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The documents where this entity occurs most often are shown below. Click on a document to open it.

Document Max. Freq Min. Freq
Edward Porter Alexander, Military memoirs of a Confederate: a critical narrative 28 0 Browse Search
Comte de Paris, History of the Civil War in America. Vol. 4. (ed. Henry Coppee , LL.D.) 20 2 Browse Search
Frederick H. Dyer, Compendium of the War of the Rebellion: Regimental Histories 17 1 Browse Search
Southern Historical Society Papers, Volume 2. (ed. Reverend J. William Jones) 11 1 Browse Search
Comte de Paris, History of the Civil War in America. Vol. 2. (ed. Henry Coppee , LL.D.) 7 1 Browse Search
Rebellion Record: a Diary of American Events: Documents and Narratives, Volume 8. (ed. Frank Moore) 6 6 Browse Search
Southern Historical Society Papers, Volume 33. (ed. Reverend J. William Jones) 5 1 Browse Search
Southern Historical Society Papers, Volume 18. (ed. Reverend J. William Jones) 5 1 Browse Search
General Horace Porter, Campaigning with Grant 5 1 Browse Search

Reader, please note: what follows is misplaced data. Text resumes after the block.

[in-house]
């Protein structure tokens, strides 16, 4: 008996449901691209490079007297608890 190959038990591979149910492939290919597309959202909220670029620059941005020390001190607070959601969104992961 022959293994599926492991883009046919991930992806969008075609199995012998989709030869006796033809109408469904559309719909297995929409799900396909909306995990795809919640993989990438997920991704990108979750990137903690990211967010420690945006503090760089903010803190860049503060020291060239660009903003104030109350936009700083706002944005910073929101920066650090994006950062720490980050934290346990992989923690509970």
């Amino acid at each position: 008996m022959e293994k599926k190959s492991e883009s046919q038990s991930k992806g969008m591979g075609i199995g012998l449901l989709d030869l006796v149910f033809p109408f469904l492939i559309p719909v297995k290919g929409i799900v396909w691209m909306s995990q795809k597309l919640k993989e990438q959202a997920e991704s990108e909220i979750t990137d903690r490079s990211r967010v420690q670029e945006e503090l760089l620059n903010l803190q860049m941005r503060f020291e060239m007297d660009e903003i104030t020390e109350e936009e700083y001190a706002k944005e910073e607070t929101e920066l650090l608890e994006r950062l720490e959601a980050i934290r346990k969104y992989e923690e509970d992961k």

Benson J. Lossing, Pictorial Field Book of the Civil War. Volume 3. 5 5 Browse Search
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Browsing named entities in The Daily Dispatch: November 26, 1862., [Electronic resource]. You can also browse the collection for Ferrero or search for Ferrero in all documents.

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yetteville. (In speaking of ½we½ and ½our,½ I refer to the movements of the ninth army corns, under Gen. Wilcox, to which I am, pro tem, attached.) An attack of the enemy upon the baggage train of the 1st and 2d brigades, (Gens. Negles and Ferrero.) of Sturgis's division, yesterday forenoon, which resulted in the death of Lieut Howard McIlvain, of Durell's battery, and which came very near resulting in the destruction or capture of a portion of the train, has been already partially descri for the time, which I had the ½melancholy pleasure½ of shooting for the same purpose. With these exceptions the entire train was got off in safety, having been extricated from an exceedingly unpleasant predicament. The second brigade, General Ferrero, being nearest the train, had meanwhile been ordered back to its protection. General Getty, of the third division, followed closely by General Burns, of the first, arrived on the ground about half past 9 o'clock, and by 10 o'clock Benjamin'<